Compromise on Capitol Hill, cheap valuations and consolidation among drug companies will propel health-care stocks in 2011, says Michael Gregory, manager of the Highland Long/Short Healthcare Fund (HHCAX).
The mutual fund is up 10% this year, putting it in Morningstar’s 19th percentile for health-care funds. Over the past year, the fund has returned 11%, outperforming three-quarters of its Morningstar peers.
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How will “ObamaCare” hit health-care stocks in 2011?
Gregory: Last year was a period of acrimony. We are now entering a period of compromise. With the Republicans resuming control in the House and narrowing the margin in the Senate, you are going to see health-care stocks and valuations improve.
What are your expectations for Big Pharma in 2011?
Gregory: Big Pharma is going to face continued headwinds. A lot of people are attracted to Big Pharma because of dividends. I like to look at returns of stocks net of dividends. As we look forward to 2011, the headwinds they are going to face include an increased excise tax to pay for reform, as well as continued pressure in Europe. Around 30% of pharmaceutical sales are in Europe. Unfortunately, Europe is instituting austerity measures, which will compress revenue growth.
We have seen a great deal of M&A in health care. Do you expect the consolidation to continue in the New Year?
Gregory: I do. Health care right now is very cheap. Health care trades at around 12 times EPS, whereas the S&P is at 15.3. So you have a relative 21.5% discount. Over the past decade, health care has traded at an 8% premium. So when you look for trends going forward, you have a cheap sector, you have constrained revenue growth, and that means that companies are going to look to acquire in order to generate earnings. The three areas I would consider are hospitals, life sciences and biotech.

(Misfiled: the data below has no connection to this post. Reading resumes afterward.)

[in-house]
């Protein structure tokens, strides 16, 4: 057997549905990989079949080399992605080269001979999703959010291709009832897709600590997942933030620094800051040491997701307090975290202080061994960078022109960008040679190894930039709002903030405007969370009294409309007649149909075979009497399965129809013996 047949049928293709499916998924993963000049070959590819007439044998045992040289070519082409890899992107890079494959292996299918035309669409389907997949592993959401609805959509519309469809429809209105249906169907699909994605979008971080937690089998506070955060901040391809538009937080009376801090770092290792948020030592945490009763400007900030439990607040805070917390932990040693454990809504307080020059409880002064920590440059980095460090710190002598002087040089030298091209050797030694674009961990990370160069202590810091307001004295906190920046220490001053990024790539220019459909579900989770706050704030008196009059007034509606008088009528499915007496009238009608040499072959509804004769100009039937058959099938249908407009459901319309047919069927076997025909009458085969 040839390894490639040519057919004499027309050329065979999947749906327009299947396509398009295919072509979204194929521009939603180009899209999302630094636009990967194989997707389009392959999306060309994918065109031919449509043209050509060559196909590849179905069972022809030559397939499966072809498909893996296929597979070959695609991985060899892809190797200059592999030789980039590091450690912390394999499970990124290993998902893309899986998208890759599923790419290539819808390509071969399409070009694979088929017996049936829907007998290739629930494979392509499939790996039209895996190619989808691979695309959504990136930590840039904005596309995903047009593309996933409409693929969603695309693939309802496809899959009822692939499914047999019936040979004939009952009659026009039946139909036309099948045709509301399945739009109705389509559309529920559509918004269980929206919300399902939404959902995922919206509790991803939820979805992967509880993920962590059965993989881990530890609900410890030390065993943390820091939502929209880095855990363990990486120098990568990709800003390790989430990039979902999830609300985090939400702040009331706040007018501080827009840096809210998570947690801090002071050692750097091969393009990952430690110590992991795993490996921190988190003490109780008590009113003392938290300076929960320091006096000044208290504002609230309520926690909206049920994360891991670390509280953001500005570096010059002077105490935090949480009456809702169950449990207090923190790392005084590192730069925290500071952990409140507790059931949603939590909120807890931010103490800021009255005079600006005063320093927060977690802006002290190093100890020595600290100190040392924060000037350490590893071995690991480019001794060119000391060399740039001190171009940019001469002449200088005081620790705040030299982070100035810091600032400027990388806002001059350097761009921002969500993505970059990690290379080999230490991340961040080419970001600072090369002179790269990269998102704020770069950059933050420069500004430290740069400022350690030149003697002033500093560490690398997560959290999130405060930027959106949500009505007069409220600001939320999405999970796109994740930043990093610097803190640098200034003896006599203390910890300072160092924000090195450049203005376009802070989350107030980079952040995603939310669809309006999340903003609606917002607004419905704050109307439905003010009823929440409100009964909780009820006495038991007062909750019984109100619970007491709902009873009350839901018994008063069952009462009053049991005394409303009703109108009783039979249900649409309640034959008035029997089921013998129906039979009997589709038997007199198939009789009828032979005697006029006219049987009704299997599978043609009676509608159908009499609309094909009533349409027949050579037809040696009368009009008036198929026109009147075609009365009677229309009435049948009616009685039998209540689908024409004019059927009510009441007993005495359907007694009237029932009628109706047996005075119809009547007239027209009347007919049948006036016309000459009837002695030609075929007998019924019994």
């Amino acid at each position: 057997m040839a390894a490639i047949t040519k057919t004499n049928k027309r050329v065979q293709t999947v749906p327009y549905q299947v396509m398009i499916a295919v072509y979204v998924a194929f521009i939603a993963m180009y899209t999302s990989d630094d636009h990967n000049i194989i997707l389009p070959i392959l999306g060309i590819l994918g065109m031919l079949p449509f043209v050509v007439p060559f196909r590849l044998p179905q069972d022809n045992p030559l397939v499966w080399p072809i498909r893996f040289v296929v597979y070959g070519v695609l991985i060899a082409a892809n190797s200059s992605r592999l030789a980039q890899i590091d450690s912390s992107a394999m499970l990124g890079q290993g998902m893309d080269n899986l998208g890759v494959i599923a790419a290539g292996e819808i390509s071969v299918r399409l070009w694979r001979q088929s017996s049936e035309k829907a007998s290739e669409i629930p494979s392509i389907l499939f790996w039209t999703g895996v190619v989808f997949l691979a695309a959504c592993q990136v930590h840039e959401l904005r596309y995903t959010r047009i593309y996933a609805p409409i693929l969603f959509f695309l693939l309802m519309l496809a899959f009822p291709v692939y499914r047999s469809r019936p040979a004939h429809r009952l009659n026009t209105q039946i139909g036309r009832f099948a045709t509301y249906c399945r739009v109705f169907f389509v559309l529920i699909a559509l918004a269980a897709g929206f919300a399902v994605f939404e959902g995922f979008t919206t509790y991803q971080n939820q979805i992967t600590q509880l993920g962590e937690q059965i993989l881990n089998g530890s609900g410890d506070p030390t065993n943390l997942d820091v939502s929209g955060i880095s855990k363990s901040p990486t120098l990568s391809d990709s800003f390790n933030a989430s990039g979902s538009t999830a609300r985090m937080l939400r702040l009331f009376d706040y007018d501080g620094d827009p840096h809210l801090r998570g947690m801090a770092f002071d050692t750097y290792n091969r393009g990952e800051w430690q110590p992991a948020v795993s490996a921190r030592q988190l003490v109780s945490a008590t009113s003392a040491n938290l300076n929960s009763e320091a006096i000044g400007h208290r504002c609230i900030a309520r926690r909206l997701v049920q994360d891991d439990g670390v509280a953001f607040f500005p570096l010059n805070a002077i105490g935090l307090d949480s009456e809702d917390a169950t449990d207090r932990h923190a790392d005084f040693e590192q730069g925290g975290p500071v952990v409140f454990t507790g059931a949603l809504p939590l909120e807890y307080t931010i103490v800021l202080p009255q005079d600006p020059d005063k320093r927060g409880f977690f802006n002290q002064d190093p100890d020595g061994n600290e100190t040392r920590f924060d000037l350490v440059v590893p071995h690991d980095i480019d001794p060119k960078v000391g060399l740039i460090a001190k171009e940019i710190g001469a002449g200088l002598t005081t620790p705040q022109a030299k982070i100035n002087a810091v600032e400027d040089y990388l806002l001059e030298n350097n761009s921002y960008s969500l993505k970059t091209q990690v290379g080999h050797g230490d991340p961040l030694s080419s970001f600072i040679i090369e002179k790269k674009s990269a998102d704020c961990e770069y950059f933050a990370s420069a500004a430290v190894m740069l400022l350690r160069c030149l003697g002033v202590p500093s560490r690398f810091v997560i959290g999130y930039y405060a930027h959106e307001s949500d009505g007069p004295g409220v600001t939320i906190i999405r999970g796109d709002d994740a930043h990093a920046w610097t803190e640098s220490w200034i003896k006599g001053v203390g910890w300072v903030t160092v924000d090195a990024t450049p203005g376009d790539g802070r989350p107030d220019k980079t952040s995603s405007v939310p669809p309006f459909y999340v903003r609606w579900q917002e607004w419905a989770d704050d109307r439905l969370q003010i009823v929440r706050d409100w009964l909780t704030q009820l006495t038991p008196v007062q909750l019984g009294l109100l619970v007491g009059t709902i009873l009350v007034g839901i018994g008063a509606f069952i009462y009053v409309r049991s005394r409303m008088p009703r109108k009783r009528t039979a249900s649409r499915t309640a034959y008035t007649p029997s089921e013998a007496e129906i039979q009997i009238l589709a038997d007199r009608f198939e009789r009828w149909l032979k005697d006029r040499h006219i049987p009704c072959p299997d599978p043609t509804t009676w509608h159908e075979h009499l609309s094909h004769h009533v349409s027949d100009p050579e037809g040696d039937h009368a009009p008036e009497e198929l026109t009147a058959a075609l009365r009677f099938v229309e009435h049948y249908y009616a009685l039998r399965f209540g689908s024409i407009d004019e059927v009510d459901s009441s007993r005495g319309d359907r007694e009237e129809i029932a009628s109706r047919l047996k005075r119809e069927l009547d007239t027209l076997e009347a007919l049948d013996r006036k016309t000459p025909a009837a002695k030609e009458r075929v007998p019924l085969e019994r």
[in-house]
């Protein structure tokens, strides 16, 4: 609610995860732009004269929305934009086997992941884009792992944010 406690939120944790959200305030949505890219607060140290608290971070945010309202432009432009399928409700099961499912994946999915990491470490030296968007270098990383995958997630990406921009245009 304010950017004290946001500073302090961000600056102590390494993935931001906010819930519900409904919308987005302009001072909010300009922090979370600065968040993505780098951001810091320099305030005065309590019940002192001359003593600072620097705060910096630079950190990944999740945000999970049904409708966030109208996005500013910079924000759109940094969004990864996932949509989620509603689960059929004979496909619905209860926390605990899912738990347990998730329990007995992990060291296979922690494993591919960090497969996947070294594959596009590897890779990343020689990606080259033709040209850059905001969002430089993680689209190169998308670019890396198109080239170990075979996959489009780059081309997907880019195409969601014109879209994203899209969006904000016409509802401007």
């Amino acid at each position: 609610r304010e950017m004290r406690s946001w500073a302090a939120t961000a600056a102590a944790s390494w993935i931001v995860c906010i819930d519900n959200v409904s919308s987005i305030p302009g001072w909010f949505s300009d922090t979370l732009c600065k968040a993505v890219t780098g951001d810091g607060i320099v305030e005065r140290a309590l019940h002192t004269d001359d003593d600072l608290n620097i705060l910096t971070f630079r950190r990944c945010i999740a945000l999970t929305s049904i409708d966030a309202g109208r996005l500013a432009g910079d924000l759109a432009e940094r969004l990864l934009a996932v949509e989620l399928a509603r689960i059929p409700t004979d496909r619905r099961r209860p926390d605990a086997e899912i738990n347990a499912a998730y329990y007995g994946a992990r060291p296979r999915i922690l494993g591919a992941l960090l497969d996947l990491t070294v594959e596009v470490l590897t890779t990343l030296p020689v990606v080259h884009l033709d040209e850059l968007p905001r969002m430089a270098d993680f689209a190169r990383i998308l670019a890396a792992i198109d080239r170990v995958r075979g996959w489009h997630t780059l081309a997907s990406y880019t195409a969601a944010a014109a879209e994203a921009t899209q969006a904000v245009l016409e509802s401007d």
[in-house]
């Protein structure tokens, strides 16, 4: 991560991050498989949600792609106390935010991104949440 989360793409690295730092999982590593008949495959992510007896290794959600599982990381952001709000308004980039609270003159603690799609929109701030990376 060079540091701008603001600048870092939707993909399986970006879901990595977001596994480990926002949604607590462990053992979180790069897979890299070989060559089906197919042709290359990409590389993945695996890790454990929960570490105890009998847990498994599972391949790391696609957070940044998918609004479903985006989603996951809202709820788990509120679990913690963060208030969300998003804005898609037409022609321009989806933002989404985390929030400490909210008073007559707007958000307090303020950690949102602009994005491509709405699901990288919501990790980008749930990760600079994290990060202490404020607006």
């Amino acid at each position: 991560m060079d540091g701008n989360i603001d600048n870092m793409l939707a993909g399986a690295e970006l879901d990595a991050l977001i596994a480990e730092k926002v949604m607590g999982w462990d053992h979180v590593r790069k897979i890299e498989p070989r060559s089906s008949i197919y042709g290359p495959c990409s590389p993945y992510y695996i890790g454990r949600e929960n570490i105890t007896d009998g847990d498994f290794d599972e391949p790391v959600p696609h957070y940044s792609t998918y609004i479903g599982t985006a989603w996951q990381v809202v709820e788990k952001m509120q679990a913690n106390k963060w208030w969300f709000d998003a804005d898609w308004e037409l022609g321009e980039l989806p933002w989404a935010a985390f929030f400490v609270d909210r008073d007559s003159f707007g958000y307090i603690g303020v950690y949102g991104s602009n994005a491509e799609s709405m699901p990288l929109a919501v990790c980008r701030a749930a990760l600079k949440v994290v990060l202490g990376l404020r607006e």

If we see the consolidation you are expecting, do you think Big Pharma is going to buy smaller and smaller biotech companies? Maybe ones with drugs in Phase I trials as opposed to Phase III?
Gregory: I don’t think so. I think there is enough good product that is either late stage, Phase III or recently approved.
Consider the dynamic. Let’s say you have a spec pharma company with a drug that has recently been approved. In order to launch the product, they need to hire an entirely new sales force. If you are a pharmaceutical company, you can acquire that business. You don’t need a duplicative sales force by both entities, and that will improve the profitability of the product sold. And so, we expect to see continued acquisitions within later-stage spec pharma as opposed to early-stage biotech acquisitions.
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